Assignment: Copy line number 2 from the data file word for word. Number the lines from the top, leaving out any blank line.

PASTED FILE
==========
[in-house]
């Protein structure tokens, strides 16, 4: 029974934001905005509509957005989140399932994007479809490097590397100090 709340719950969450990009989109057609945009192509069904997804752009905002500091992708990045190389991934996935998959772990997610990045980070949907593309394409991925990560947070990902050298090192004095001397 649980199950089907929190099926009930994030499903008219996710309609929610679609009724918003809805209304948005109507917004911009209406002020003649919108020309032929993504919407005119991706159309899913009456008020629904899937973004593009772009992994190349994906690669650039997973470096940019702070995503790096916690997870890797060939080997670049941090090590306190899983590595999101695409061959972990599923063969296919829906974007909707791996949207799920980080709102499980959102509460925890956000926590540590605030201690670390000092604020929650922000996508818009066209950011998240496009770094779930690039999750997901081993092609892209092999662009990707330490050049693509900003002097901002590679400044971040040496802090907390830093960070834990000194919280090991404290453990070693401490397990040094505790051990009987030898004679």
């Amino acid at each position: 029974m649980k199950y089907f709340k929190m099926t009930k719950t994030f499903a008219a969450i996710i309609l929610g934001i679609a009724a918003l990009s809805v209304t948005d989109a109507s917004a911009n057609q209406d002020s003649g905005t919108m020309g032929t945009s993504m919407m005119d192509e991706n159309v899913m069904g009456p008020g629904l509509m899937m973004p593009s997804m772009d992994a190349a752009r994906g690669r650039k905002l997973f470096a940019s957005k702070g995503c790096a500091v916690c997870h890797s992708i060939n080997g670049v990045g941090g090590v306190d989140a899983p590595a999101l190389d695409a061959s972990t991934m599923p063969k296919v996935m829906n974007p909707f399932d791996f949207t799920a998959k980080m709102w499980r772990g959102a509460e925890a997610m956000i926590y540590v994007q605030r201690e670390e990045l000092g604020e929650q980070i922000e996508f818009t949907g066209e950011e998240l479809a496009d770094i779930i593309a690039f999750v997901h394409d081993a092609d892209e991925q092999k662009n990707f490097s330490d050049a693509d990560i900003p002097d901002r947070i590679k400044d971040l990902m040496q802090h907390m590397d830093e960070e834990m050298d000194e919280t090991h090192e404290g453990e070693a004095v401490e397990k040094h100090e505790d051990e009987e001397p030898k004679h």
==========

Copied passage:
């Protein structure tokens, strides 16, 4: 029974934001905005509509957005989140399932994007479809490097590397100090 709340719950969450990009989109057609945009192509069904997804752009905002500091992708990045190389991934996935998959772990997610990045980070949907593309394409991925990560947070990902050298090192004095001397 649980199950089907929190099926009930994030499903008219996710309609929610679609009724918003809805209304948005109507917004911009209406002020003649919108020309032929993504919407005119991706159309899913009456008020629904899937973004593009772009992994190349994906690669650039997973470096940019702070995503790096916690997870890797060939080997670049941090090590306190899983590595999101695409061959972990599923063969296919829906974007909707791996949207799920980080709102499980959102509460925890956000926590540590605030201690670390000092604020929650922000996508818009066209950011998240496009770094779930690039999750997901081993092609892209092999662009990707330490050049693509900003002097901002590679400044971040040496802090907390830093960070834990000194919280090991404290453990070693401490397990040094505790051990009987030898004679």